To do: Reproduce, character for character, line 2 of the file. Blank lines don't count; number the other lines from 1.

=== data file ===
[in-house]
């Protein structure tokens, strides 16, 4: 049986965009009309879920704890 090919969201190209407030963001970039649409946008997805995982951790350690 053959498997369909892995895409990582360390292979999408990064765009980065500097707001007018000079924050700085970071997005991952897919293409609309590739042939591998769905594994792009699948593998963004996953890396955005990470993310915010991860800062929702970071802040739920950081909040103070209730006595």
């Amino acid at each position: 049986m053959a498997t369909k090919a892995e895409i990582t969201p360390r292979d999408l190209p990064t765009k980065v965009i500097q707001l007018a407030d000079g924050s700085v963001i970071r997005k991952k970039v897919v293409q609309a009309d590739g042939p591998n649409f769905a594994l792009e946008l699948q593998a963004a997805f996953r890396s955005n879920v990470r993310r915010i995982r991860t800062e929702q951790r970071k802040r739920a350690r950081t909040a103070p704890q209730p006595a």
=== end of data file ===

């Protein structure tokens, strides 16, 4: 049986965009009309879920704890 090919969201190209407030963001970039649409946008997805995982951790350690 053959498997369909892995895409990582360390292979999408990064765009980065500097707001007018000079924050700085970071997005991952897919293409609309590739042939591998769905594994792009699948593998963004996953890396955005990470993310915010991860800062929702970071802040739920950081909040103070209730006595």